No confidence vote in Columbia University President Minouche Shafik underway in wake of Gaza protests

NEW YORK — Arts and sciences faculty at Columbia University have launched a vote of no confidence in embattled college president Minouche Shafik, after her congressional testimony and response to campus protests angered large swaths of the Columbia community.

Voting is open for a week to around 1,000 faculty from the main part of the university on a highly critical resolution of Shafik, who was inaugurated last fall, accusing her administration of making unilateral decisions that put students and faculty in harm’s way.

“The President’s choices to ignore our statutes and our norms of academic freedom and shared governance, to have our students arrested, and to impose a lockdown of our campus with continuing police presence, have irrevocably undermined our confidence in her,” read the text, sent to faculty on Thursday evening.

“A vote of no confidence in the President is the first step towards rebuilding our community and re-establishing the University’s core values,” it continued.

The vote does not include faculty from other programs, such as the law or journalism schools, and was initially called for by the campus chapter of the American Association of University Professors, a professional faculty organization, last week. Columbia employs more than 4,600 full-time faculty, university data show.

“President Shafik continues to regularly consult with members of the community, including faculty, administration, and trustees, as well as with state, city and community leaders,” a Columbia spokeswoman said. “She appreciates the efforts of those working alongside her on the long road ahead to heal our community.”

In the resolution, faculty raised concerns about Shafik’s congressional testimony on April 17, when she said she planned to fire one professor and announced another two faculty members were under investigation over comments about Israel. Those actions, they said, are “clear violations” of academic freedom and paved the way for external forces to set university policies.

The text also criticizes her decision-making on student disciplinary action and police reinforcement to restore order on campus, without consultation with Columbia governance structures and over the objections of faculty and students on the executive committee of the University Senate. It also says she overstated the dangers posed by the students.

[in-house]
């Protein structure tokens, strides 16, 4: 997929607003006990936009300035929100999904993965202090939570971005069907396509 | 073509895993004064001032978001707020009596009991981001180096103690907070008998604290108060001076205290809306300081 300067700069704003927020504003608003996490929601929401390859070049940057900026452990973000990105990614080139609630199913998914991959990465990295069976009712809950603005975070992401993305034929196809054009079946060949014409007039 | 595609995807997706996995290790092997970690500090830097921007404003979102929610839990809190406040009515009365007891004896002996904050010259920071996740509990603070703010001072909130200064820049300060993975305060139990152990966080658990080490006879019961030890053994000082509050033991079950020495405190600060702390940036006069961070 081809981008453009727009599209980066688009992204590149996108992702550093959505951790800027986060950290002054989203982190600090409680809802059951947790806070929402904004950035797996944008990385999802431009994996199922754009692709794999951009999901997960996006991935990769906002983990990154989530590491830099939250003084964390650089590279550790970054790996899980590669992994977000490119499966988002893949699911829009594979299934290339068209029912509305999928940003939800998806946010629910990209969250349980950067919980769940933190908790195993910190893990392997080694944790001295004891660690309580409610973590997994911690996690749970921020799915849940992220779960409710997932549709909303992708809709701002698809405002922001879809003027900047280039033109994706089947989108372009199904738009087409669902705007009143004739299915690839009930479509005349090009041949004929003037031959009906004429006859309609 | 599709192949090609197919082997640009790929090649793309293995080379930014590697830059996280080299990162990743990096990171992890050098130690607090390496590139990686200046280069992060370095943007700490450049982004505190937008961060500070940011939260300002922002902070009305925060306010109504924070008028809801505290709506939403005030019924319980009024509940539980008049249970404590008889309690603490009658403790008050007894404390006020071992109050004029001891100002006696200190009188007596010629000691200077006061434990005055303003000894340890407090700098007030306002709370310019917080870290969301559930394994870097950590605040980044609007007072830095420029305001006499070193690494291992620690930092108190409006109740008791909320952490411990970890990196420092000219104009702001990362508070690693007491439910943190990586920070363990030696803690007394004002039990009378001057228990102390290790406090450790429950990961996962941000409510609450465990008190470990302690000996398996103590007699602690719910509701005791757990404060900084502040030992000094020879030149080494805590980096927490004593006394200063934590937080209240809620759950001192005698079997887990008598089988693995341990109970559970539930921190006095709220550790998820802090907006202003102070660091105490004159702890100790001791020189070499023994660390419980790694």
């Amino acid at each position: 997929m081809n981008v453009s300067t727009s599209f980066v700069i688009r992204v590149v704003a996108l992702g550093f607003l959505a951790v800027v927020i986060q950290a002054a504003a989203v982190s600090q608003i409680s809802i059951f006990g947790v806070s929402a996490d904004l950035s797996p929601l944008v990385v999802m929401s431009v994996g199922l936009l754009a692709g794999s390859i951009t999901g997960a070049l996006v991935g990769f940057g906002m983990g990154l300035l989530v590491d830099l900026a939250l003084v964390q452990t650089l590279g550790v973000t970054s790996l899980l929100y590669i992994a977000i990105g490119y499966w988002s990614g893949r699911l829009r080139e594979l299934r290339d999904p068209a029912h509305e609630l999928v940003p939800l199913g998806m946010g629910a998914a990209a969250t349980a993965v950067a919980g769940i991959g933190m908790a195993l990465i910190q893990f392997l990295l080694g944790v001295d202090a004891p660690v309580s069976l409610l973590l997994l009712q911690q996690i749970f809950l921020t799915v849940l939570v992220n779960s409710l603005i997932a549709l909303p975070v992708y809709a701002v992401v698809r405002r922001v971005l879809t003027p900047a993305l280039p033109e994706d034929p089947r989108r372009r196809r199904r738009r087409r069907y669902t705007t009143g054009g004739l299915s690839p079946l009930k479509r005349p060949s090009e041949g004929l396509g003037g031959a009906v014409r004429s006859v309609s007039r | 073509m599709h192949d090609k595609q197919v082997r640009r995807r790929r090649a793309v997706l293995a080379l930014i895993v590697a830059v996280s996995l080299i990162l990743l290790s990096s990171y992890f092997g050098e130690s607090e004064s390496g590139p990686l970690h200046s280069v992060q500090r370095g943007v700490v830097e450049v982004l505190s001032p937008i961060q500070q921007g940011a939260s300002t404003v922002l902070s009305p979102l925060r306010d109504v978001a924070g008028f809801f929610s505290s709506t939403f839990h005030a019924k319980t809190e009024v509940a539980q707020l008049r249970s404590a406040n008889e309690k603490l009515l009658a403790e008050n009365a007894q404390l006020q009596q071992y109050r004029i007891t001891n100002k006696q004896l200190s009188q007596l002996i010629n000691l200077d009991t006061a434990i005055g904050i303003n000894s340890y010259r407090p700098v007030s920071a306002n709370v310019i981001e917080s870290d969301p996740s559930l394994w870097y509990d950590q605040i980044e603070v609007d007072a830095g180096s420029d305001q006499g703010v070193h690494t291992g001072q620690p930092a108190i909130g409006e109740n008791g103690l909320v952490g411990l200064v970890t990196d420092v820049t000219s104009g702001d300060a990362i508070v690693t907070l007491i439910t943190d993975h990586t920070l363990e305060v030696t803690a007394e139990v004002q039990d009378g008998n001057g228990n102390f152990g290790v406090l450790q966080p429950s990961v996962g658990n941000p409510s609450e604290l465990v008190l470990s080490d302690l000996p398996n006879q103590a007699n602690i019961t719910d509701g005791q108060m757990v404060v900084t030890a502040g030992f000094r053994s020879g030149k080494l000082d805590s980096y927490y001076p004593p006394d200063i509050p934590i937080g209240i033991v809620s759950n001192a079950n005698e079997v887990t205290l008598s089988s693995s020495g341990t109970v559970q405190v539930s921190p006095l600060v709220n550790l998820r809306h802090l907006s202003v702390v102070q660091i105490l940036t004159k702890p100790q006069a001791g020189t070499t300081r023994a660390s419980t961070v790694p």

The vote comes after the Columbia administration on April 30 called in the NYPD to end the takeover of a campus building, Hamilton Hall, and dismantle the Gaza solidarity encampment, leading to more than 100 arrests in and around campus.

It was the second time in recent weeks Shafik turned to police and mass arrests on April 18 to shut down the tent demonstration, which was first erected hours ahead of her appearance before Congress and sparked a national movement of college protests against Israel’s war in Gaza.

“We tried very hard to resolve the issue of the encampment through dialogue,” Shafik said last week in her first verbal address since the arrests. “Many people who gathered there were largely peaceful and cared deeply about the humanitarian crisis in Gaza. Academic leaders talked with students for eight days and nights. The University made a sincere and good offer, but it was not accepted.”

But the occupation of Hamilton Hall, the university president continued, “crossed a new line” and put students at risk.

Michael Thaddeus, a Columbia math professor, said the vote is believed to be the first time any school at Columbia has considered a motion of no confidence in leadership.

Shafik’s “heavy-handed security measures alienated students and made them feel less safe, not more,” Thaddeus said. “She vacillated on the encampment, first calling the police to dismantle it, then promising not to call them again, then reneging on her promise and authorizing a brutal crackdown.”

The vote is symbolic and not binding, but Thaddeus suggested current leadership should heed its call for a change in management style.

“If the motion passes, then in my opinion, President Shafik should resign,” he said.

After this semester, questions remain about how Columbia can rebuild relationships between students and the administration and restore a sense of safety on campus.

In a survey of more than 700 students and professors at Columbia, nearly all, 96%, disagreed with how Shafik’s administration has handled the demonstrations, campus newspaper Columbia Spectator and New York Magazine found. Half said Shafik should resign for various reasons, from accusing the administration of stifling free speech to doing too little to combat antisemitism.

Shafik in an op-ed for the Financial Times on Thursday called for“serious soul searching” within higher education to reunify campuses after a semester of tense protests and frayed ties among students and with university presidents.

“Whatever one thinks of the response of university leaders — denouncing hurtful rhetoric, enforcing rules and discipline, and summoning police to restore order — these are actions, not solutions. All of us who believe in higher education must now engage in serious soul searching.”

Voting on the no confidence resolution will close by end of day on Wednesday, an email to faculty said.